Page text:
My brother asked me to recommend a good basic cookbook. He is very much a meat and potatoes guy who wants to incorporate vegetables into his diet. Oh, and he doesn't know how to cook. Any suggestions would be appreciated!!
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How to Cook Everything and How to Cook Everything Vegetarian! Those are the perfect cookbooks to start out with.
I completely understand your brother; even though I'm a woman I love meat and potatoes! I learned to cook great veggies, and perfect my protein from Better Homes and Gardens New Cook Book. It's very versatile. Good luck!
pierino is a trusted source on General Cooking and Tough Love.
A shameless plug here for Amanda Hesser's ESSENTIAL NEW YORK TIMES COOK BOOK. It is as comprehensive as it gets, combining old school and new.
Mark Bittmans How to Cook Everything is great. Tons of recipes, plus lots of suggestions on how to vary recipes by substituting ingredients. Very informative but also easy to follow
These are some great suggestions! Thank you!
The Art of Simple Food by Alice Waters. All the recipes work, and the book really teaches you how to cook. And though I love both of Bittman's 'Everything' books, where to start can be a bit overwhelming.
Mark Bittman's How to Cook Everything Vegetarian is my favorite cookbook. I was vegetarian when I bought it; now I'm am omnivore and I still adore it. Since your brother doesn't currently eat a lot of veg and is a novice cook, I would suggest he focus on vegetarian recipes add some rotisserie chicken or some other cooked meat from the prepared food case at his grocery store. That way, he can get his meat fix, but he won't have to spend as much time in the kitchen.
One more vote for Alice Waters' 'The Art of Simple Food!' It's got all the essential basic recipes, clear instructions, plus tons of suggestions for variations on the recipes!
How To Cook Everything is great, as is the Joy of Cooking (sorry--have to mention that one). Both are comprehensive, although JOY is more comprehensive when it comes to baking, canning and preserving, and DIY cooking projects. Both have good, standard recipes--nothing too flashy. Great books for beginners and long-time cooks alike.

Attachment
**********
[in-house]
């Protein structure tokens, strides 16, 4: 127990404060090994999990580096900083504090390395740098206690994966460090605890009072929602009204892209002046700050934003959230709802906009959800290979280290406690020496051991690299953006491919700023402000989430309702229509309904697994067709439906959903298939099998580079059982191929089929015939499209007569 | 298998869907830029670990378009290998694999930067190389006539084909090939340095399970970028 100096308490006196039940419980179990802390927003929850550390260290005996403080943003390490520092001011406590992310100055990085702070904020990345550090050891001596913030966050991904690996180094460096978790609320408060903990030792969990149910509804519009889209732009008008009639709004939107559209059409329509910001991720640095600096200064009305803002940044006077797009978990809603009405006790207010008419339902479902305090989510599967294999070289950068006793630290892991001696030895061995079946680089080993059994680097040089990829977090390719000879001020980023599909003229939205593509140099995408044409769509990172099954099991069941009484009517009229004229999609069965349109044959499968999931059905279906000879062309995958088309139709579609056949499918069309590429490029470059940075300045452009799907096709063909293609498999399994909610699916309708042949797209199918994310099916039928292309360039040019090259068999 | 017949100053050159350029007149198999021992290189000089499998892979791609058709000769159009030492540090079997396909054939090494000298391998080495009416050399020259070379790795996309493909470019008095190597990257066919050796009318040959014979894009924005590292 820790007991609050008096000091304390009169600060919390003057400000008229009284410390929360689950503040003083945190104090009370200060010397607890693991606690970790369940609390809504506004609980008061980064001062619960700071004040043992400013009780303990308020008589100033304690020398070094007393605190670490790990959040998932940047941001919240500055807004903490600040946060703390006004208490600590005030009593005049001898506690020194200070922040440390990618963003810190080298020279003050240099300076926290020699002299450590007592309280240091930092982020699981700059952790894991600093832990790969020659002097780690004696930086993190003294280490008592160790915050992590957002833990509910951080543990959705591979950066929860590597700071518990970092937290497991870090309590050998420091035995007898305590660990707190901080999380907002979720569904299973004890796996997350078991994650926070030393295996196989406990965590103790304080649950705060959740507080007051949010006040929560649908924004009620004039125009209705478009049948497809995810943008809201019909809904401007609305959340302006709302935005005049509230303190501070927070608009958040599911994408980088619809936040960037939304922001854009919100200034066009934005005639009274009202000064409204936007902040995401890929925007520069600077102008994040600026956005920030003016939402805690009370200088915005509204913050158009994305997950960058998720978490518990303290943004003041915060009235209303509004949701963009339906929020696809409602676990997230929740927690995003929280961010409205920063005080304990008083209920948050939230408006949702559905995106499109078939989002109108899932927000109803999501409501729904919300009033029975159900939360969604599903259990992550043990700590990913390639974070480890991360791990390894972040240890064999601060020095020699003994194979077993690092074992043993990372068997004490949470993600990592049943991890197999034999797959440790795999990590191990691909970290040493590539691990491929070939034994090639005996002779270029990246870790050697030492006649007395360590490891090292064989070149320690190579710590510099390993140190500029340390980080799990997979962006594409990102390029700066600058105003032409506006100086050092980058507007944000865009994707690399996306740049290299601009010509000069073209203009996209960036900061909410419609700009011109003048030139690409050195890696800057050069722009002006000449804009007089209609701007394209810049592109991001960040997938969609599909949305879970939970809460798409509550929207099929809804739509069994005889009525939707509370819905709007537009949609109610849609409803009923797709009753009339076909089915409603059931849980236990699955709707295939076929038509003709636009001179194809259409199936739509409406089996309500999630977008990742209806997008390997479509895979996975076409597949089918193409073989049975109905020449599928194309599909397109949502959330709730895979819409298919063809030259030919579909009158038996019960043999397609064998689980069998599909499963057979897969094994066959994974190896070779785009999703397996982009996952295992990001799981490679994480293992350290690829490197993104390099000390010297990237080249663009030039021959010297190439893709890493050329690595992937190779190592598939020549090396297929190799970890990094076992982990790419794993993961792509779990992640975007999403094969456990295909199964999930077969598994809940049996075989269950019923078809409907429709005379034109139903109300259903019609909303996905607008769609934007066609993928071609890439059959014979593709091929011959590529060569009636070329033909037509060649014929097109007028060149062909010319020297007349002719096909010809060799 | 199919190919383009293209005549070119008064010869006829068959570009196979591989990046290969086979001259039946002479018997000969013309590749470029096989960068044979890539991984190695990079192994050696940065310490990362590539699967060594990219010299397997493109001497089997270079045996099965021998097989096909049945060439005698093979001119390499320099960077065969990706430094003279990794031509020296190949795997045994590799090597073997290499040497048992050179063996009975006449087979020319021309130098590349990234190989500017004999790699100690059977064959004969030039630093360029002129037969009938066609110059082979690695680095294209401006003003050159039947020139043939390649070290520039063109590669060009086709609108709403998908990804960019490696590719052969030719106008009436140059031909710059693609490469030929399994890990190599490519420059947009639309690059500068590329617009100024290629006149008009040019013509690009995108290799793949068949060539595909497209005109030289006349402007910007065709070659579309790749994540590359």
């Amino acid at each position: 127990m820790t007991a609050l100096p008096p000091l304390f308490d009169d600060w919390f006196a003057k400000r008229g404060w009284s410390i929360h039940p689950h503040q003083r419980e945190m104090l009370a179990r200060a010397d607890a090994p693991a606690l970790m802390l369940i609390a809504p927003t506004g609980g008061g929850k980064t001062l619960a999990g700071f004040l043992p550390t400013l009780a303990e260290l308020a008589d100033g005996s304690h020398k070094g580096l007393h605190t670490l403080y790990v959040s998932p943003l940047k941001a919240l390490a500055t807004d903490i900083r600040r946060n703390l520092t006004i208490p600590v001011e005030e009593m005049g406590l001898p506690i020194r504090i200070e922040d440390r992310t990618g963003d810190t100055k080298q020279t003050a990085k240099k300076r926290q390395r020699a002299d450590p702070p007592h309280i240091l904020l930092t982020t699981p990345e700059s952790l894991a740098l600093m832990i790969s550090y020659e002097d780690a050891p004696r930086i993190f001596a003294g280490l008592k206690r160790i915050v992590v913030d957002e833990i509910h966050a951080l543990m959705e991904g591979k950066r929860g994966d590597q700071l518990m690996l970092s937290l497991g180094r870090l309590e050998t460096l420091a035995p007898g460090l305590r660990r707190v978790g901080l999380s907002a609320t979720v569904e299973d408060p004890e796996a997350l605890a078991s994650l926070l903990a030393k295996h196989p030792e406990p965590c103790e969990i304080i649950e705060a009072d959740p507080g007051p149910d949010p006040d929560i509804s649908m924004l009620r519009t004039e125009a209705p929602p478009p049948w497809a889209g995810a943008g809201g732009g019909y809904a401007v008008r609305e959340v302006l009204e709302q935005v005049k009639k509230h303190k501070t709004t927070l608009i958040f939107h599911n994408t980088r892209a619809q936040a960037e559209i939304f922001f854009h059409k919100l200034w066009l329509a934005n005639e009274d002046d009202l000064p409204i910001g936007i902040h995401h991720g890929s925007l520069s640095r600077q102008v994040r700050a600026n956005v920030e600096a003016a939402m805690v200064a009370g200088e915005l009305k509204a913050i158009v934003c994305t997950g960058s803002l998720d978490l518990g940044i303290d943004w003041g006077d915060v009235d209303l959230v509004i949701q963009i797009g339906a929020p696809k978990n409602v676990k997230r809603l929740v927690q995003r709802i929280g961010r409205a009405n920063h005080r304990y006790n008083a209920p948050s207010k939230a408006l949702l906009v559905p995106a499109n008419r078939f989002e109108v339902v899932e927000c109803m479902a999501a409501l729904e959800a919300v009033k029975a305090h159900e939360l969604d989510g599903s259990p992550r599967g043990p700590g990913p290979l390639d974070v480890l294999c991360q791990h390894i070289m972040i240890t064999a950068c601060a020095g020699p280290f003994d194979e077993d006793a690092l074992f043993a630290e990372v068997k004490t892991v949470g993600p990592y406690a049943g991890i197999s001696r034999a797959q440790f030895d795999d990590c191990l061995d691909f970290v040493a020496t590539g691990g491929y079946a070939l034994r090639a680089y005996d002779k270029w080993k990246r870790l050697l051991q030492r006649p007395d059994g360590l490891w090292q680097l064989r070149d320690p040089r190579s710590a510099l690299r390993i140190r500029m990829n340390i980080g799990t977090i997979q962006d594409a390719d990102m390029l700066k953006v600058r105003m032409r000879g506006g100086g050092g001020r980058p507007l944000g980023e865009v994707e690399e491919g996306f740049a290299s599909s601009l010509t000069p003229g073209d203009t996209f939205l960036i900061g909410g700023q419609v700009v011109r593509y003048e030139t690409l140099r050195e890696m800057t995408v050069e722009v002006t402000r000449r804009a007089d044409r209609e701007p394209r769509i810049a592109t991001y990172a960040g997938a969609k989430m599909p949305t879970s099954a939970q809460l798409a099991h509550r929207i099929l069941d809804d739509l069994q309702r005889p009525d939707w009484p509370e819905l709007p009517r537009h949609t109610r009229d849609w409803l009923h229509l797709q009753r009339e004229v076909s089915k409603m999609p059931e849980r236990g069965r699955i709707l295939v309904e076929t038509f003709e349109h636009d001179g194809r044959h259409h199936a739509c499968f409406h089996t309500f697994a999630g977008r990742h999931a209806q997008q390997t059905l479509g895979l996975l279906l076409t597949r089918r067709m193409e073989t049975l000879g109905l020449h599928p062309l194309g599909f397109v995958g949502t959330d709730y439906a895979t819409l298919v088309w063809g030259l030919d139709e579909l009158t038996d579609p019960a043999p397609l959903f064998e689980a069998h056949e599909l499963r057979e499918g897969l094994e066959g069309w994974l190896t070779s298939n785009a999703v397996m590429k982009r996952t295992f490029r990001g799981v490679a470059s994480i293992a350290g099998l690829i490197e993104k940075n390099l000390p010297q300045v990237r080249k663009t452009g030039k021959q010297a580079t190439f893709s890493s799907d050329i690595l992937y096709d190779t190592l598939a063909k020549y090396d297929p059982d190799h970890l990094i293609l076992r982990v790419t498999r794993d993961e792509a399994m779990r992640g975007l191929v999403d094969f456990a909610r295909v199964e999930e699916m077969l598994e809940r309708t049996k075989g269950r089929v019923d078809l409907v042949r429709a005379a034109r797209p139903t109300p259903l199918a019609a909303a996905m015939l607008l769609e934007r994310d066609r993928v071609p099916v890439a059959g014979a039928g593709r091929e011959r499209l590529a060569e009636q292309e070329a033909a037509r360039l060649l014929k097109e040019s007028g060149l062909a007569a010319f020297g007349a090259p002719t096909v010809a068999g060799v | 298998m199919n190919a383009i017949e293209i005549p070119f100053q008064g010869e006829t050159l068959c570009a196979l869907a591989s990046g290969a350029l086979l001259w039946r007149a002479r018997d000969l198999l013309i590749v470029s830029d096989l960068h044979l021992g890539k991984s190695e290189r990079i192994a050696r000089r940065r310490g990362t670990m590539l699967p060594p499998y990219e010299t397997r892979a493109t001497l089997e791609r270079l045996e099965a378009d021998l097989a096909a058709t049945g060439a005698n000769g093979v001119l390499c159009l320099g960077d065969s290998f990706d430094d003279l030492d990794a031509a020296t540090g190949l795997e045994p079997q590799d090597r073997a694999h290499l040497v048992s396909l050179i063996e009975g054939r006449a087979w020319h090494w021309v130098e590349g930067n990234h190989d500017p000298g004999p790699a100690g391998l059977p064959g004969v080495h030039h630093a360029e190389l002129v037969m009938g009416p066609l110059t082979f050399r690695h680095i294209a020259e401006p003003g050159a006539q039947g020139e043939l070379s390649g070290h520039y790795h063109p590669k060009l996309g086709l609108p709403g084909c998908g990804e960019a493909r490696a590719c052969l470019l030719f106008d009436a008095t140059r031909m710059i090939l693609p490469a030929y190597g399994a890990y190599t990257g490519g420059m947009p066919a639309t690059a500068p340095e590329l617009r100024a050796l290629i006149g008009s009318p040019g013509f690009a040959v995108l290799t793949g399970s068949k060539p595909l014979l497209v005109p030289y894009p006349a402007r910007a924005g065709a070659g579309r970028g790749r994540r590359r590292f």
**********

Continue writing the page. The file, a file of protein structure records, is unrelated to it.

I would recommend The Moosewood Cookbook for your bro. I found the way she organized the recipes to be very helpful when I was a newbie cook. The recipes are heavy on the veggies and also on cheese and other gooey stuff. So while I wouldn't say it's a fully healthy eating guide, there is much in there to satisfy someone who loves hearty comfort food.
Chops is a trusted home cook.
I would recommend Mark Bittman's How to Cook Everything - The Basics and a subscription to Martha Stewart's Everyday Food. Small, easy to read, lots of photos, inexpensive and they highlight what's in season with explanation on uses.
I would like to recommend The Naptime Chef and Savory Sweet Life. Both have lots of fun recipes.
I'm not personally a great fan of Rachael Ray, but when my son left for college, I gave him a copy of her 30-Minute Meals. She was a familiar face and voice, and I recognize that she gets people into the kitchen by making them think that if she can do something, so can they. Her ingredients don't break a student's budget, and her cooking is definitely home-style for someone who is away from home.
(And the creamiest, too.)
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5-Ingredient, Unfussy Eggplant Parm
Go On, Spread Out
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